Greyhounds are very sensitive and eager to please.  They are very people oriented and enjoy the company of other Greyhounds.  In general, the males tend to be excellent with children and the females tend to be more reserved.  As with other breeds of dogs, the females tend to “rule the roost.”  Greyhounds adore the company of other Greyhounds, which is why one often sees more than one greyhound in many houses.

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How fast are Greyhounds?
Very.  They run up to 45 MPH and can hit top speed in 30 feet.  For this reason, they must be kept on a leash unless they are in a fenced area, and must NEVER be placed on a cable-run or other type of tether.

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How much exercise does a greyhound need?
A greyhound appreciates a brisk walk every day.  They also enjoy a good run in a fenced area a couple of times a week.  We recommend a fenced yard for your home.

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I have a large, unfenced field nearby, with very few cars in the area. Is it OK to let a greyhound run loose there?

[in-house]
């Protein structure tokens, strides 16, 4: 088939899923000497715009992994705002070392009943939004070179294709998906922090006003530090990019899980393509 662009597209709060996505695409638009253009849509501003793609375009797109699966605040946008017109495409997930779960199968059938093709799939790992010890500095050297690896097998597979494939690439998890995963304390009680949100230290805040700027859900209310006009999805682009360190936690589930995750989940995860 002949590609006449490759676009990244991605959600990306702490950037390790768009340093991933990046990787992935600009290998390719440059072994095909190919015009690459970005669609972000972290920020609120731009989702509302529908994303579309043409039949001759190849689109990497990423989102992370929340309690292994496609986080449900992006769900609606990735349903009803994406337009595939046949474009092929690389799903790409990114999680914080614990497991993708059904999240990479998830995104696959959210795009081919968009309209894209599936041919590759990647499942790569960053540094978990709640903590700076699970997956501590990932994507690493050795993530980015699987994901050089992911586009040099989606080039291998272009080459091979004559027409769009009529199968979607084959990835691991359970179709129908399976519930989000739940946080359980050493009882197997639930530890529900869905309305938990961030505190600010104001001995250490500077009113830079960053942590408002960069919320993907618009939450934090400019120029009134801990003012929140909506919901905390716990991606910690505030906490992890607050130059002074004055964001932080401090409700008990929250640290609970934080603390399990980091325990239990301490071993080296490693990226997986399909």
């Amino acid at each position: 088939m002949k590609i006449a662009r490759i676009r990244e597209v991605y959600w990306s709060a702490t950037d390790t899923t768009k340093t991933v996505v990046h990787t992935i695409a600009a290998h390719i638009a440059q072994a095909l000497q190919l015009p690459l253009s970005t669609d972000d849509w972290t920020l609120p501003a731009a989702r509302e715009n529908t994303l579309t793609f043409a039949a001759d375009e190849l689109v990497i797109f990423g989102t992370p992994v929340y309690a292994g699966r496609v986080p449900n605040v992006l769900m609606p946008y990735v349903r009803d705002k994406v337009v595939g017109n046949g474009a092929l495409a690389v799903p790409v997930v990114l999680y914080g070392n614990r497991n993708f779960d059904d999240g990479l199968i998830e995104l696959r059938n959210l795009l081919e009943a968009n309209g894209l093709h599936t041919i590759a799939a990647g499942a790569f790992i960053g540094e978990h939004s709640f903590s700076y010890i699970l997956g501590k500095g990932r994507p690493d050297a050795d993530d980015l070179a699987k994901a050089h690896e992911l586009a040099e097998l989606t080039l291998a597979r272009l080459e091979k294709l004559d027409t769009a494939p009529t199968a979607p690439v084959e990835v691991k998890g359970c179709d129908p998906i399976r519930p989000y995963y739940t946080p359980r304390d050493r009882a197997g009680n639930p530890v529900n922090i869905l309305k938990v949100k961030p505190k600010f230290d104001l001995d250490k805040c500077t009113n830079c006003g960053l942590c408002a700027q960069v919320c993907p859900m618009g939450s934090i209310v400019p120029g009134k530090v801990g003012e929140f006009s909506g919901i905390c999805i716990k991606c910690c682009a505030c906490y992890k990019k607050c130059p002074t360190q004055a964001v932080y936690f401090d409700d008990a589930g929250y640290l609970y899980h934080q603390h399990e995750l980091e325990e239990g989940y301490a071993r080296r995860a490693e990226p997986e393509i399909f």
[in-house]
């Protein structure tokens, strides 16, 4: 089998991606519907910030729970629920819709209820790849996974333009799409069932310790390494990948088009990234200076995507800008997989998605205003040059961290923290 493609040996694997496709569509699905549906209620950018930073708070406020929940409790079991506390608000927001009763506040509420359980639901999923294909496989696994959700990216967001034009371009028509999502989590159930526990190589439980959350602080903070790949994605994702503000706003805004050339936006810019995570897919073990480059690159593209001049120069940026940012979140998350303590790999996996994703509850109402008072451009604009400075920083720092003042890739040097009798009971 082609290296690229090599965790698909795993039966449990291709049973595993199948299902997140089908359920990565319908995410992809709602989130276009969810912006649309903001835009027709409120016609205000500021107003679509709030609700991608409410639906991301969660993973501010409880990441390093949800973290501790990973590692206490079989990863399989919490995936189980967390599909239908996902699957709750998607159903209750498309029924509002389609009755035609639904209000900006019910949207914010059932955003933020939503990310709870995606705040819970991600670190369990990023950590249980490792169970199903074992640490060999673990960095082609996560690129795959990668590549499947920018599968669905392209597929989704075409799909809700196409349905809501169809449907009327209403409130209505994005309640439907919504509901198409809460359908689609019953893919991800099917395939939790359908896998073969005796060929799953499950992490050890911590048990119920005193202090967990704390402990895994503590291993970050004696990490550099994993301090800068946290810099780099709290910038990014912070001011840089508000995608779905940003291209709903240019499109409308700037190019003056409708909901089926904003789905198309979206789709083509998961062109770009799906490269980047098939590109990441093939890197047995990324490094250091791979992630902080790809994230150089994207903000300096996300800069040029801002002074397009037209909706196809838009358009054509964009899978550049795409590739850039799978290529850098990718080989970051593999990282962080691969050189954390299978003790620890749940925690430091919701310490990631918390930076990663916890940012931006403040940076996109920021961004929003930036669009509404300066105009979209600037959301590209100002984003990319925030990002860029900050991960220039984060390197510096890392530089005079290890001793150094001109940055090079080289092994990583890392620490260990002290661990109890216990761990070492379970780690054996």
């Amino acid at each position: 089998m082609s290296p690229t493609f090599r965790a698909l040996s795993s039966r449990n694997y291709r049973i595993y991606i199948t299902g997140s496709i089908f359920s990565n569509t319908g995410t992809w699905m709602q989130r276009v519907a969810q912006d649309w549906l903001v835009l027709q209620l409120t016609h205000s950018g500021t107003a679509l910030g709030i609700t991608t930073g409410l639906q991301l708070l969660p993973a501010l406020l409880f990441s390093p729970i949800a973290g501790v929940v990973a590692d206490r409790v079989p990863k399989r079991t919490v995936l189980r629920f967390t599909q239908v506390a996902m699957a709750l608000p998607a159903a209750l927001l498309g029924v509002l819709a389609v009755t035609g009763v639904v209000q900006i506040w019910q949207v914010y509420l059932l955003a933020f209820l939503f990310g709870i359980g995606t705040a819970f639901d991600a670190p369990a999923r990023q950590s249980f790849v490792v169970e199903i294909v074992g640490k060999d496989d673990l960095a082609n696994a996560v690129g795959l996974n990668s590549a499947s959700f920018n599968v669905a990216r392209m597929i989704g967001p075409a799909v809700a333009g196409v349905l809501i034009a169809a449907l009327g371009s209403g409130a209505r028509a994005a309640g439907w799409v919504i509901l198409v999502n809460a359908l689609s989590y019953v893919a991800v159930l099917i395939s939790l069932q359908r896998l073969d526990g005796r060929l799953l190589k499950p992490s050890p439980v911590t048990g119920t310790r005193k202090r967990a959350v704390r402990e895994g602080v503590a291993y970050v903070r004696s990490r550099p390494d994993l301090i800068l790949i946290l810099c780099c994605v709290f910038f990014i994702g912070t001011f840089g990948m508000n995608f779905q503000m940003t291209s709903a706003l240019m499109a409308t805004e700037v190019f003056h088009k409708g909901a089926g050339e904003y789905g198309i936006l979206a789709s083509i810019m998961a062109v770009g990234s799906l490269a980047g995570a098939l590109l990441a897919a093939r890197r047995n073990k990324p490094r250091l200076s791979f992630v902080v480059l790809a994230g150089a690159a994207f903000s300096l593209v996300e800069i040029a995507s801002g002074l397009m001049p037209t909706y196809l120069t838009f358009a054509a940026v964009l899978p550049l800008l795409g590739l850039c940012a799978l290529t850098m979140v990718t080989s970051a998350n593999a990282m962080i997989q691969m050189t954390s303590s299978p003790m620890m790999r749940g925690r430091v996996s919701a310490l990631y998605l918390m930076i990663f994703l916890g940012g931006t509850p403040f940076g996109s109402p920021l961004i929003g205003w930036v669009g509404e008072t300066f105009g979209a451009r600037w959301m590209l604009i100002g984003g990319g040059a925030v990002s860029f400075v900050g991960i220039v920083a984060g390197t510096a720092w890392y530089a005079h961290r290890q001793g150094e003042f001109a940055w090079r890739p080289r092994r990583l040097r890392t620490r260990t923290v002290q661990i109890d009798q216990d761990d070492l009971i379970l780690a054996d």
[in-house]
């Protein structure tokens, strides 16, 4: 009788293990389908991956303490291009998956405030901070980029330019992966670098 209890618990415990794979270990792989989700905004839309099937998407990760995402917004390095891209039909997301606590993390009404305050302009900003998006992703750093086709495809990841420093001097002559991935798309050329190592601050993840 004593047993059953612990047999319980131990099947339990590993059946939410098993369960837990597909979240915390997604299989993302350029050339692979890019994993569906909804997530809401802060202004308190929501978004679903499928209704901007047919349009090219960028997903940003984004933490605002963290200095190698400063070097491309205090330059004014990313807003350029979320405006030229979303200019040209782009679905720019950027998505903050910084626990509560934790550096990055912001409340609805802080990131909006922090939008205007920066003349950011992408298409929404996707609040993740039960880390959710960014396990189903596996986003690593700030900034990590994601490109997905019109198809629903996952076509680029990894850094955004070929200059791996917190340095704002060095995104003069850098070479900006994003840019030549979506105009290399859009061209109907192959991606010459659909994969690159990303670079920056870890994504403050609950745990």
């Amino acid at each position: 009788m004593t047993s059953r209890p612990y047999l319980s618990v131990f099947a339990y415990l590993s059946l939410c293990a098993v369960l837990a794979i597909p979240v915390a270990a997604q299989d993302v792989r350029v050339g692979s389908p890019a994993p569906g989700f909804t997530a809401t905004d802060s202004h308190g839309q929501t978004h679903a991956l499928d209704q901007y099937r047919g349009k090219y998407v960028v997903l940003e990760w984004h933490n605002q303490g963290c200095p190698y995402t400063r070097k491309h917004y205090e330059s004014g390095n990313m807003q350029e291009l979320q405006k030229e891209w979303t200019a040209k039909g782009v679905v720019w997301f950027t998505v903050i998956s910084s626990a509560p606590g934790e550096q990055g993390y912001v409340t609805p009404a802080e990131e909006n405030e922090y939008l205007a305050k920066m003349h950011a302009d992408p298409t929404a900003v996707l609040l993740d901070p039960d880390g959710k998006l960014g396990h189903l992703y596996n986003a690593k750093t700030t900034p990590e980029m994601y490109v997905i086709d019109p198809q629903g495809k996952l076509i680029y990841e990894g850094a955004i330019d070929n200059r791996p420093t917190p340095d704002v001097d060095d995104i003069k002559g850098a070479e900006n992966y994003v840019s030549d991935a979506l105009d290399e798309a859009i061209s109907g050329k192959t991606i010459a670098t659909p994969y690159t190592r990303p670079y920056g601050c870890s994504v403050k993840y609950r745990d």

No.  A sight-hound, Greyhounds chase small prey, such as rabbits, squirrels, birds and even the neighbor’s cat.  They can cover many miles very quickly and will ignore your recall if they are in the middle of a chase.

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How big are Greyhounds, and how much do they eat?
Weight ranges from fifty to ninety pounds, although they average weight range of a male is sixty to seventy pounds. Many males are smaller, and many females are larger. Weight ranges from fifty to ninety pounds, although they average weight range of a male is sixty to eighty pounds and a female is fifty to sixty pounds. Many females are smaller, and many males are larger.

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Do Greyhounds have health problems?
Greyhounds have no genetic difficulties, unlike many other pure bred dogs. Greyhounds (and other sight-hounds and collies) are more sensitive to chemicals and anesthesia than other breeds of dog.  This is not a problem if the proper procedures and recommended chemicals are used, particularly flea and tick remedies.

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How long do they live?